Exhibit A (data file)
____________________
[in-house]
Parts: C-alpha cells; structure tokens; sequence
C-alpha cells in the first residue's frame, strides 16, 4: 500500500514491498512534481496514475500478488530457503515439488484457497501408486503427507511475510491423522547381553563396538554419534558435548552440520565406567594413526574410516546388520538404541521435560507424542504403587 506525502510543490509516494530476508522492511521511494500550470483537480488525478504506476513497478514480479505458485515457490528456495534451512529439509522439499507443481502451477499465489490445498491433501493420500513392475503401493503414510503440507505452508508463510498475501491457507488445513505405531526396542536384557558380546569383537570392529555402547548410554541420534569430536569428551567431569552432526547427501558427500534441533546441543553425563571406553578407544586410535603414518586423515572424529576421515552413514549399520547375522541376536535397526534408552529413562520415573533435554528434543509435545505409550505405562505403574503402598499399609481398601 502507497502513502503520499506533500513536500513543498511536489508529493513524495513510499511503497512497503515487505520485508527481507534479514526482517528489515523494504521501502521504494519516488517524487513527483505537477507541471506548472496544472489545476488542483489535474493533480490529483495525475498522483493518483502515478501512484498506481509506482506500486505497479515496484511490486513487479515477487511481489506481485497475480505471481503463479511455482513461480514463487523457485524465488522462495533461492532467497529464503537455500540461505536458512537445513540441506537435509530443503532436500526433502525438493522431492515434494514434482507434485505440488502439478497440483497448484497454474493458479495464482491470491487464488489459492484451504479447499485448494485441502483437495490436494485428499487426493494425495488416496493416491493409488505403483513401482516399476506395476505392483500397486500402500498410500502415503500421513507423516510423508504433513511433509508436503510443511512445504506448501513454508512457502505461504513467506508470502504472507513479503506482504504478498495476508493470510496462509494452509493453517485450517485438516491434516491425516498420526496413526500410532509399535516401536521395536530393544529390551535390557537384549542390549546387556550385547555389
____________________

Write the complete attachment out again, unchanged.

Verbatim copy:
[in-house]
Parts: C-alpha cells; structure tokens; sequence
C-alpha cells in the first residue's frame, strides 16, 4: 500500500514491498512534481496514475500478488530457503515439488484457497501408486503427507511475510491423522547381553563396538554419534558435548552440520565406567594413526574410516546388520538404541521435560507424542504403587 506525502510543490509516494530476508522492511521511494500550470483537480488525478504506476513497478514480479505458485515457490528456495534451512529439509522439499507443481502451477499465489490445498491433501493420500513392475503401493503414510503440507505452508508463510498475501491457507488445513505405531526396542536384557558380546569383537570392529555402547548410554541420534569430536569428551567431569552432526547427501558427500534441533546441543553425563571406553578407544586410535603414518586423515572424529576421515552413514549399520547375522541376536535397526534408552529413562520415573533435554528434543509435545505409550505405562505403574503402598499399609481398601 502507497502513502503520499506533500513536500513543498511536489508529493513524495513510499511503497512497503515487505520485508527481507534479514526482517528489515523494504521501502521504494519516488517524487513527483505537477507541471506548472496544472489545476488542483489535474493533480490529483495525475498522483493518483502515478501512484498506481509506482506500486505497479515496484511490486513487479515477487511481489506481485497475480505471481503463479511455482513461480514463487523457485524465488522462495533461492532467497529464503537455500540461505536458512537445513540441506537435509530443503532436500526433502525438493522431492515434494514434482507434485505440488502439478497440483497448484497454474493458479495464482491470491487464488489459492484451504479447499485448494485441502483437495490436494485428499487426493494425495488416496493416491493409488505403483513401482516399476506395476505392483500397486500402500498410500502415503500421513507423516510423508504433513511433509508436503510443511512445504506448501513454508512457502505461504513467506508470502504472507513479503506482504504478498495476508493470510496462509494452509493453517485450517485438516491434516491425516498420526496413526500410532509399535516401536521395536530393544529390551535390557537384549542390549546387556550385547555389